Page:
By Joe Brancatelli

· The Big Six Are Heading the Way of Pan Am
· Taking Off the Ritz--and Other Brand Changes
· More Free Wi-Fi Options at the Airport
· The Weak Dollar Keeps Tourists From Europe
· Martin Yan Can Cook at the Airport Now
· Delta Air Lines Closing Its City Ticket Offices
· American and El Al Will Code Share Next Year

The Big Six Are Heading the Way of Pan Am
It was about four years ago that I criticized the Big Six for abandoning their international services. My point then: What good is being a "network" carrier if you don't have an international network? Now, with lemming-like precision, the Big Six have gone the other way. All of the Big Six have dramatically reduced domestic flying and moved planes and service to international routes. That trend will continue next year, too. According to an analysis of the Big Six conducted by a division of the Official Airline Guide and published this week in USA Today, domestic flying by the Big Six will decline an average of 4.4 percent in 2008. United Airlines (8.4 percent) and US Airways (6.1 percent) will have the biggest drop in U.S. capacity, followed by American (4.6 percent), Northwest (3.5 percent), Continental (3.3 percent) and Delta (0.6 percent). Delta's apparently stable domestic capacity next year is misleading, of course. In the 27 months since it declared Chapter 11 bankruptcy, Delta has dramatically slashed its domestic network and the international component of its business has doubled to 40 percent. Delta also has announced 28 new international routes for next year. Now the question I asked almost four years ago is fairly reversed: What good is claiming to be a "network" carrier if you don't have a domestic network? And then there's a new question: When does the Pan Am-like imbalance of a shriveled domestic feeder service to an international network destroy the Big Six just as it doomed the nation's one-time "chosen instrument"?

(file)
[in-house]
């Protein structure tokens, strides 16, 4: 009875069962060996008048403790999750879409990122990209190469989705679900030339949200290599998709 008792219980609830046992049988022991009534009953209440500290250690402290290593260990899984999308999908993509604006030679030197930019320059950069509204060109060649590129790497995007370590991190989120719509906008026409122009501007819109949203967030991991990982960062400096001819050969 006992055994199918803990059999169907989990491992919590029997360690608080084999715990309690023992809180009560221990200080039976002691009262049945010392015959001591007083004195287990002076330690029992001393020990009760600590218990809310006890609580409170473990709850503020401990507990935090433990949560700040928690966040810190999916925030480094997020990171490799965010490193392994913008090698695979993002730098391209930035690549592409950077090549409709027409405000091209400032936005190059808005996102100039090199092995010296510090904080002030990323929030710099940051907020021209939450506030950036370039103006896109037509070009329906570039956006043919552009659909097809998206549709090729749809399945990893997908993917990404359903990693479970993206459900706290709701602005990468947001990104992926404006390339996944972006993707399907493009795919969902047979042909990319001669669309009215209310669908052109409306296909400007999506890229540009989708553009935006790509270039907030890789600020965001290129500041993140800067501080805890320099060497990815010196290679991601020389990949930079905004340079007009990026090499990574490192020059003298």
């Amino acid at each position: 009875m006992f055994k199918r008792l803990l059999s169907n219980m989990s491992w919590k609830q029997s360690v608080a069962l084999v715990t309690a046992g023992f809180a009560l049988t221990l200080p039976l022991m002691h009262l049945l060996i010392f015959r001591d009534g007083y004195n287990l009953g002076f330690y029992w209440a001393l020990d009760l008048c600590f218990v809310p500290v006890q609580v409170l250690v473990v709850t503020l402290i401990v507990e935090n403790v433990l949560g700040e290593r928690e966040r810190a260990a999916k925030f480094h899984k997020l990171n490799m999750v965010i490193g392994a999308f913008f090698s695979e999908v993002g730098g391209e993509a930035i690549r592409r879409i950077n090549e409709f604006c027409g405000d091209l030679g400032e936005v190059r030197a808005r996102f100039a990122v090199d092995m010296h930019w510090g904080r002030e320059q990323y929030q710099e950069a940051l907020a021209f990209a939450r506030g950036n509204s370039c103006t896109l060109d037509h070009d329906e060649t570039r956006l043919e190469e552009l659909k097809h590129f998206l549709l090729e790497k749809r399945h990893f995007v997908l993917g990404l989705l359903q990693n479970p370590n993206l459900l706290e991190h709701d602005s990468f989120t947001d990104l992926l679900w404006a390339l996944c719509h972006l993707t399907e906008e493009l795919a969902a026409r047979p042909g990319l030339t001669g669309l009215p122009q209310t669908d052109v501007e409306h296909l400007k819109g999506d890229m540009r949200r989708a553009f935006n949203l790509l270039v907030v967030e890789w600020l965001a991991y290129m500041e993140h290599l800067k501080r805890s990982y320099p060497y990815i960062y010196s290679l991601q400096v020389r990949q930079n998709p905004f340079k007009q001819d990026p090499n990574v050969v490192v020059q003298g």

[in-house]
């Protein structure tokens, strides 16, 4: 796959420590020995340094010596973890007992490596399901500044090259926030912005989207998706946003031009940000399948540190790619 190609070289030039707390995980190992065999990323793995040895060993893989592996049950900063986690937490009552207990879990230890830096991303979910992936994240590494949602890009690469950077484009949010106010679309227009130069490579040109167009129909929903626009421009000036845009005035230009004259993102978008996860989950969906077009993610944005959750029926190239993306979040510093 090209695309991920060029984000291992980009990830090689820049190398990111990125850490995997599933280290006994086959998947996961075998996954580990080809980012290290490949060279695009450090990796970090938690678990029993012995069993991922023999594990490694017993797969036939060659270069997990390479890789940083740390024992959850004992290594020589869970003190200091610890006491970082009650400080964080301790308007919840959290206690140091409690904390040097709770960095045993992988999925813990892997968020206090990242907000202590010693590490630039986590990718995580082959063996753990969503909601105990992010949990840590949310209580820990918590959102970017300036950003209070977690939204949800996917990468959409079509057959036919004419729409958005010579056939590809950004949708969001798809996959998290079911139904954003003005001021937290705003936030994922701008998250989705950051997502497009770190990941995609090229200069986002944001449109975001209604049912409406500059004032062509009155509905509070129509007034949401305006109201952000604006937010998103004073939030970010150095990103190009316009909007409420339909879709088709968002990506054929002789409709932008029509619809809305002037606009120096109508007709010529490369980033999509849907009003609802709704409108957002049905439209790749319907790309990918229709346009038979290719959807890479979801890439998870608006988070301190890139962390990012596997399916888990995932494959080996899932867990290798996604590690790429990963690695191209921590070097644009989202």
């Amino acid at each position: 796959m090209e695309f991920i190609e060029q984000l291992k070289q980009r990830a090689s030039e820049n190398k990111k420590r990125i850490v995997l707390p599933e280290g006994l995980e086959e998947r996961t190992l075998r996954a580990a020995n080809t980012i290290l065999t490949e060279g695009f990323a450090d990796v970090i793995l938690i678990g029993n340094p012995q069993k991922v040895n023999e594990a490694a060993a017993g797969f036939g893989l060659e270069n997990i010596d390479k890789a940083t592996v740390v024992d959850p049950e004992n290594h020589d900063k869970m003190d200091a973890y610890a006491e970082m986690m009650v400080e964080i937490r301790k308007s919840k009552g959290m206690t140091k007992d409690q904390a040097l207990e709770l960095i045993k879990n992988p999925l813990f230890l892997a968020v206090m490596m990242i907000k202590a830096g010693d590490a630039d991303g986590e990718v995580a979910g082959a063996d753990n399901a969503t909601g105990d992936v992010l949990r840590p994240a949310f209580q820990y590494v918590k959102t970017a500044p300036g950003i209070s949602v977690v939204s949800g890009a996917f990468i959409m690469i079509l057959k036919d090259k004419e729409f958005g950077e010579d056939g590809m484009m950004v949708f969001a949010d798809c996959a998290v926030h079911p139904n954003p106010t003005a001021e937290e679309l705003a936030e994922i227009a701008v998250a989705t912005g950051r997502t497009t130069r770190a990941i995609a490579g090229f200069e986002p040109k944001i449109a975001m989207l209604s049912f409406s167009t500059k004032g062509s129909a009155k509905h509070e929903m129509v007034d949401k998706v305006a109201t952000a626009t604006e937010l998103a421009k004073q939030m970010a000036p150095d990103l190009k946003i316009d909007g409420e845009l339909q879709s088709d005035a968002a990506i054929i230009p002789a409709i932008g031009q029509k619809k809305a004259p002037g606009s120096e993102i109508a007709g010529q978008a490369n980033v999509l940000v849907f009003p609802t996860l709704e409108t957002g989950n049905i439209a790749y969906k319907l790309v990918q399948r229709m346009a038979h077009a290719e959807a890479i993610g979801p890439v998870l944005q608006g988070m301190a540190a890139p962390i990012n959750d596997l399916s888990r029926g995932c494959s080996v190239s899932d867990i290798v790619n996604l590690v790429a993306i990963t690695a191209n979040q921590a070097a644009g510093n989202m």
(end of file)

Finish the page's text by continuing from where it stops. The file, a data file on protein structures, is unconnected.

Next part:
Taking Off the Ritz--and Other Branding Changes
Ritz-Carlton has lost its Pasadena branch. The well-known Huntington Hotel & Spa has been purchased by the Hong Kong-based parent company of Langham Hotels, which operates hotels in London, Hong Kong, Boston, Auckland and Melbourne. The change from the Ritz lion to the Langham eagle is due on January 8. … New owners have taken over at the Richardson Hotel in Dallas and will convert it to a Hyatt Regency. … Le Méridien, the hotel brand once owned by Air France and now a division of Starwood, has a new outpost. It has put its flag on the Hotel @ MIT and renamed it Le Méridien Cambridge. … In London, the Thistle Charing Cross has dropped the Thistle name and is now a part of Guoman, Thistle's boutique operation. Guoman also operates the former Thistle properties near Marble Arch and Tower Bridge. … In Moscow, an 84-unit all-suite property called the MaMaison Pokrovka has opened between the Garden and Boulevard rings.

Suddenly, More Free Wi-Fi Options at the Airport